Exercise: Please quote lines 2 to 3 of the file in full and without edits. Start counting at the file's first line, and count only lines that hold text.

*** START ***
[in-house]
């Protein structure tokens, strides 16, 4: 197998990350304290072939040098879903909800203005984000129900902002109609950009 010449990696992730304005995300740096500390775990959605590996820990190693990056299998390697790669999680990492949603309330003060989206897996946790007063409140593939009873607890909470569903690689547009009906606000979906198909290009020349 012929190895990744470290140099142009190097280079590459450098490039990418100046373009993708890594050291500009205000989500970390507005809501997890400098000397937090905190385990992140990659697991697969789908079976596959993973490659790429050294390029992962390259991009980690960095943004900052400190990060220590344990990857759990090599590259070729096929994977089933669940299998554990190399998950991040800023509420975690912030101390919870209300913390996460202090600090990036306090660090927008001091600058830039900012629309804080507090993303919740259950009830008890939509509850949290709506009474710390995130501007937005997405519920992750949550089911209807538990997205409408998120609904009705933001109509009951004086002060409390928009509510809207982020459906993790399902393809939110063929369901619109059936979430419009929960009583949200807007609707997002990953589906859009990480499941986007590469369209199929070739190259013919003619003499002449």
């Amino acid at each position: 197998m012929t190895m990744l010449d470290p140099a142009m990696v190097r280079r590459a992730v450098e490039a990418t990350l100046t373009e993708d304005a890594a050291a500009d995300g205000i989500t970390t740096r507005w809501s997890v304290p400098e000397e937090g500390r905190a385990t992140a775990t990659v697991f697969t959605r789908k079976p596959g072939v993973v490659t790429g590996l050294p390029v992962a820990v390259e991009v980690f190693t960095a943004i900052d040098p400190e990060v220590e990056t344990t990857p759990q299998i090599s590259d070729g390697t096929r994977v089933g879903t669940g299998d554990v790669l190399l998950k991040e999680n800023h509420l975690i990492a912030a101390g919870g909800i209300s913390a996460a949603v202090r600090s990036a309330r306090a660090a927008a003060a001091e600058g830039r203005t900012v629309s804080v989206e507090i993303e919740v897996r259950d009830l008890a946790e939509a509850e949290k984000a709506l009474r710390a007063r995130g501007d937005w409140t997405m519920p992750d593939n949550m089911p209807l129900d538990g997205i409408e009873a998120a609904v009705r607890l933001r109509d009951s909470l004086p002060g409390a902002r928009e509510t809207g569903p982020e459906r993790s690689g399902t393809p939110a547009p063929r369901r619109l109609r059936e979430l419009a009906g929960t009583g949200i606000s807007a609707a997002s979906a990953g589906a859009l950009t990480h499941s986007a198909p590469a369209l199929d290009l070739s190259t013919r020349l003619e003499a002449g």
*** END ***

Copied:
């Protein structure tokens, strides 16, 4: 197998990350304290072939040098879903909800203005984000129900902002109609950009 010449990696992730304005995300740096500390775990959605590996820990190693990056299998390697790669999680990492949603309330003060989206897996946790007063409140593939009873607890909470569903690689547009009906606000979906198909290009020349 012929190895990744470290140099142009190097280079590459450098490039990418100046373009993708890594050291500009205000989500970390507005809501997890400098000397937090905190385990992140990659697991697969789908079976596959993973490659790429050294390029992962390259991009980690960095943004900052400190990060220590344990990857759990090599590259070729096929994977089933669940299998554990190399998950991040800023509420975690912030101390919870209300913390996460202090600090990036306090660090927008001091600058830039900012629309804080507090993303919740259950009830008890939509509850949290709506009474710390995130501007937005997405519920992750949550089911209807538990997205409408998120609904009705933001109509009951004086002060409390928009509510809207982020459906993790399902393809939110063929369901619109059936979430419009929960009583949200807007609707997002990953589906859009990480499941986007590469369209199929070739190259013919003619003499002449």
């Amino acid at each position: 197998m012929t190895m990744l010449d470290p140099a142009m990696v190097r280079r590459a992730v450098e490039a990418t990350l100046t373009e993708d304005a890594a050291a500009d995300g205000i989500t970390t740096r507005w809501s997890v304290p400098e000397e937090g500390r905190a385990t992140a775990t990659v697991f697969t959605r789908k079976p596959g072939v993973v490659t790429g590996l050294p390029v992962a820990v390259e991009v980690f190693t960095a943004i900052d040098p400190e990060v220590e990056t344990t990857p759990q299998i090599s590259d070729g390697t096929r994977v089933g879903t669940g299998d554990v790669l190399l998950k991040e999680n800023h509420l975690i990492a912030a101390g919870g909800i209300s913390a996460a949603v202090r600090s990036a309330r306090a660090a927008a003060a001091e600058g830039r203005t900012v629309s804080v989206e507090i993303e919740v897996r259950d009830l008890a946790e939509a509850e949290k984000a709506l009474r710390a007063r995130g501007d937005w409140t997405m519920p992750d593939n949550m089911p209807l129900d538990g997205i409408e009873a998120a609904v009705r607890l933001r109509d009951s909470l004086p002060g409390a902002r928009e509510t809207g569903p982020e459906r993790s690689g399902t393809p939110a547009p063929r369901r619109l109609r059936e979430l419009a009906g929960t009583g949200i606000s807007a609707a997002s979906a990953g589906a859009l950009t990480h499941s986007a198909p590469a369209l199929d290009l070739s190259t013919r020349l003619e003499a002449g």